3 out of 5
I have no idea at this point if Platinum End is just bad, or if Ohba is just kinda trolling us. Interesting plot / concept developments pop up here and there, but the series, thus far, hasn’t stuck with any of them long enough to feel like they’re not just temporary distractions. The same can be said for the character work, which sits on this middleground of shallow idiocy and occasional flourishes of depth, or of signs that they’re thinking behind their well-drawn faces.
Take the extended Hajime / Metropoliman showdown here: given all of the existing arrow / wings rules that we know, the bad guys’ machinations are of the James Bond variety – amusingly over-complex – but then Metro will also just kinda sit back and admit he’s ready to kill at the first opportunity. It’s like a very, very limited tunnel of logic: this makes sense as long as you look at it solely from this perspective, and that can be entertaining enough, but then every now and then a character will say something odd that suggests there are other perspectives…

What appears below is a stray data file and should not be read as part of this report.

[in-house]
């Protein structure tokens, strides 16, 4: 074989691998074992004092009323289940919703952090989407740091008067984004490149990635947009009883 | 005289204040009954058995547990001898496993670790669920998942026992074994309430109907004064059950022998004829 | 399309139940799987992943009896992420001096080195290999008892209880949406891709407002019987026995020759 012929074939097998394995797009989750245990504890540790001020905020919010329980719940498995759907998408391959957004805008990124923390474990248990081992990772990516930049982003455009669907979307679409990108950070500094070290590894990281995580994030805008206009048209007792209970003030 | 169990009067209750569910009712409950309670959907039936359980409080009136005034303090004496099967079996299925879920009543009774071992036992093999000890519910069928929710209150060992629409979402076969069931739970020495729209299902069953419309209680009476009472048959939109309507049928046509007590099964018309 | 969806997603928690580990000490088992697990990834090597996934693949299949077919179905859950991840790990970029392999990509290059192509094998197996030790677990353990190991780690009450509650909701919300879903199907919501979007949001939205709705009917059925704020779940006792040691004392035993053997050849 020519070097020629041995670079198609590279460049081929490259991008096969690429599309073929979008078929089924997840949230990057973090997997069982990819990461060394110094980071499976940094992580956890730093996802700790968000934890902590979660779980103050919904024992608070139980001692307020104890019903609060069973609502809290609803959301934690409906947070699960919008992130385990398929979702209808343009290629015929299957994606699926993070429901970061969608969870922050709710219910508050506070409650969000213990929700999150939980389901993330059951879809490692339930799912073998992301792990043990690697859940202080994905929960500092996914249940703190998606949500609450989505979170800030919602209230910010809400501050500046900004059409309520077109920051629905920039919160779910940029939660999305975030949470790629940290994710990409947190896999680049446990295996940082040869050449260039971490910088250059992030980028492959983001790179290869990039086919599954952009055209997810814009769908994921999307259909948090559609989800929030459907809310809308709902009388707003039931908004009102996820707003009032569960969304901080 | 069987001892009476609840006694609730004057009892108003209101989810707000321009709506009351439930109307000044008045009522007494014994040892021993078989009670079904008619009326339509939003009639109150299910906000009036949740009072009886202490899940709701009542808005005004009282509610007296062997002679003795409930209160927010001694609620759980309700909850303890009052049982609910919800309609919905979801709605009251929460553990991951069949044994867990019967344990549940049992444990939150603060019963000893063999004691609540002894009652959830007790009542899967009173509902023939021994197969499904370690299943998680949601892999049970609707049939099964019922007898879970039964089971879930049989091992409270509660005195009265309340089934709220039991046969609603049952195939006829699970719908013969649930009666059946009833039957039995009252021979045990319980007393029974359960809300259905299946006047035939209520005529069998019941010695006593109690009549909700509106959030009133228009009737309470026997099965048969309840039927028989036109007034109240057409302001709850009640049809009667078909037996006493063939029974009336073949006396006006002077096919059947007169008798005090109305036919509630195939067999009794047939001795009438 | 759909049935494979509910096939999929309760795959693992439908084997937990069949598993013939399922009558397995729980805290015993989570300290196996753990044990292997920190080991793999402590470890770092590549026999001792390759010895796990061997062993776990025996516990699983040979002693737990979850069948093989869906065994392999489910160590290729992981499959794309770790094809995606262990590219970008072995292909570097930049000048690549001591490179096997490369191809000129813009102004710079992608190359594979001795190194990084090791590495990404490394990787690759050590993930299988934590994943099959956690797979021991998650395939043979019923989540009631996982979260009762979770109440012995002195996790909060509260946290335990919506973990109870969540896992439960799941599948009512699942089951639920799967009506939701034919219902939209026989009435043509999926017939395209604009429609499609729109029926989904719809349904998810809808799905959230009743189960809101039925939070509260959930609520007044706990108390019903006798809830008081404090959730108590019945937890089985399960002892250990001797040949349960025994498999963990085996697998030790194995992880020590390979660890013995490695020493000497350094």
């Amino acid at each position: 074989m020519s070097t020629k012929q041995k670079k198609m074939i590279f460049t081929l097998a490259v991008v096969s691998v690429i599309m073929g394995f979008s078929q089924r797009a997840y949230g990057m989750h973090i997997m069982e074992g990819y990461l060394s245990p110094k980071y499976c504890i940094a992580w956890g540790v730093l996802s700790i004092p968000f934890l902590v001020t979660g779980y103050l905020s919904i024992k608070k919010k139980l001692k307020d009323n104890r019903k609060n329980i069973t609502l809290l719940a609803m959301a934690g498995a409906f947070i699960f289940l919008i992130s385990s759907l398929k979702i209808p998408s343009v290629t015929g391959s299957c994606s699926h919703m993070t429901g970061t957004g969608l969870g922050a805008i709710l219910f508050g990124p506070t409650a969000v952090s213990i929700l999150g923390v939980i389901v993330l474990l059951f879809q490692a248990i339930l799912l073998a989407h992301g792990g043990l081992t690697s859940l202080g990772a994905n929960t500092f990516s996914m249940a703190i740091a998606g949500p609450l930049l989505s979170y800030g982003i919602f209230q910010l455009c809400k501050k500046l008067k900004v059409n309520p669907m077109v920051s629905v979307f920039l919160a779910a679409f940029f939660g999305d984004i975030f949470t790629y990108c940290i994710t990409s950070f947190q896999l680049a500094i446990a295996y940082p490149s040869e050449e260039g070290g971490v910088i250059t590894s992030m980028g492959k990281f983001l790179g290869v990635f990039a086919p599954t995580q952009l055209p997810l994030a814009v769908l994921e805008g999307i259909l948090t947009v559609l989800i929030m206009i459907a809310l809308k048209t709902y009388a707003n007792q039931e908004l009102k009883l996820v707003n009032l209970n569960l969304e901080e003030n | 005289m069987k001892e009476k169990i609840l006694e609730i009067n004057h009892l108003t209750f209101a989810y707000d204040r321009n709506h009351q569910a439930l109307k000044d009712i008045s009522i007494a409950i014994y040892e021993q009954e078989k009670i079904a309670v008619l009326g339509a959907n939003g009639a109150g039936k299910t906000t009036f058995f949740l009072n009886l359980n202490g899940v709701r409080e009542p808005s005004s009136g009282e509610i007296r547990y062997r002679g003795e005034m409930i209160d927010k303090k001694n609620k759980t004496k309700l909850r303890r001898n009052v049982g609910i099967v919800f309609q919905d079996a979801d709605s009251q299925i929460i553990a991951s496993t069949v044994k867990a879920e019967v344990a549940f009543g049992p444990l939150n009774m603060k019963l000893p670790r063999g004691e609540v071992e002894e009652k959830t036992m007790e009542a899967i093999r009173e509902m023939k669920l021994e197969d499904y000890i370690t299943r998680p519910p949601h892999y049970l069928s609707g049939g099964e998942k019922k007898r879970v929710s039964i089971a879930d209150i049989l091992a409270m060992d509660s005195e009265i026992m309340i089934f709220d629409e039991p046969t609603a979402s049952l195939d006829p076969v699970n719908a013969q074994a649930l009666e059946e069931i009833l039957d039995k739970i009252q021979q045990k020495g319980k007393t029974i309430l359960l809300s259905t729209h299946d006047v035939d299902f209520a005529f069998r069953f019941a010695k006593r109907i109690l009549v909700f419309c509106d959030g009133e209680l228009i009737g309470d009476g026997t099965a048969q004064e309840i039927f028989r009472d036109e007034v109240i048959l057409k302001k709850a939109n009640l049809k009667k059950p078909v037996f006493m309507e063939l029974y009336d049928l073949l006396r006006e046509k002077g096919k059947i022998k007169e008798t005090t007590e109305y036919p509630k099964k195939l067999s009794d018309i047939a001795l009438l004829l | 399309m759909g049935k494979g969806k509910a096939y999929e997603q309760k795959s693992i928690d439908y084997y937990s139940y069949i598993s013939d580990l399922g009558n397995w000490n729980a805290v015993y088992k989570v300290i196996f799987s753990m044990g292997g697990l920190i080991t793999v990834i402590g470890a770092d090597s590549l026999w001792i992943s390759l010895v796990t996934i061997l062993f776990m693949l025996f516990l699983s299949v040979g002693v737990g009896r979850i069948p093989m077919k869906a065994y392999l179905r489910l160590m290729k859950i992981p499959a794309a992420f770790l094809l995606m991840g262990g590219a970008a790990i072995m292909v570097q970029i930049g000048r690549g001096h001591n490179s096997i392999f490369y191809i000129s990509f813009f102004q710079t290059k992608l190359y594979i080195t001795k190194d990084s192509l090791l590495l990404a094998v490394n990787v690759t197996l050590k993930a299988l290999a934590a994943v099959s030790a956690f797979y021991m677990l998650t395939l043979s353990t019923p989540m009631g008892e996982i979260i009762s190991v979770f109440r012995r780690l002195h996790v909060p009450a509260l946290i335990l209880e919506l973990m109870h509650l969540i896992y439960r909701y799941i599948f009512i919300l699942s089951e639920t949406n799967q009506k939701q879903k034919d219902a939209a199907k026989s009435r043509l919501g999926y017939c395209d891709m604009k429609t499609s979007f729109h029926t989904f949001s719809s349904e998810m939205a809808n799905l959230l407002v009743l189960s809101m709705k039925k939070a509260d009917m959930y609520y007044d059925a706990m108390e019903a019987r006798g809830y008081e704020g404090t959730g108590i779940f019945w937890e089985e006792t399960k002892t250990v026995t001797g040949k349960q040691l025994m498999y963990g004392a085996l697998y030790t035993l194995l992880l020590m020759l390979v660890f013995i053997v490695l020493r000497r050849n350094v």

However, when dynamics shift in the latter half, and Metropoliman unveils his new team of, like, mutated super villains, I start to feel like the whole point of this thing is to be silly. A female character bares her chest, only to reveal that it’s all mutilated and bandaged; accepting that medical maladies are their own fetish, this also seems like Ohba and Takeshi Obata are kind of poking fun at fanservice.
I dunno. What I do know is that without Death Note in the rearview, I likely wouldn’t be hanging on to this. It’s insanely well drawn – Obata’s character designs are insane in this volume, and the excessive detailing on the backgrounds is gorgeous – and it has camp entertainment value, for sure, but I’m really hoping it kind of picks a vibe to go with so I can just get into it, and not be constantly questioning what the exact tone is.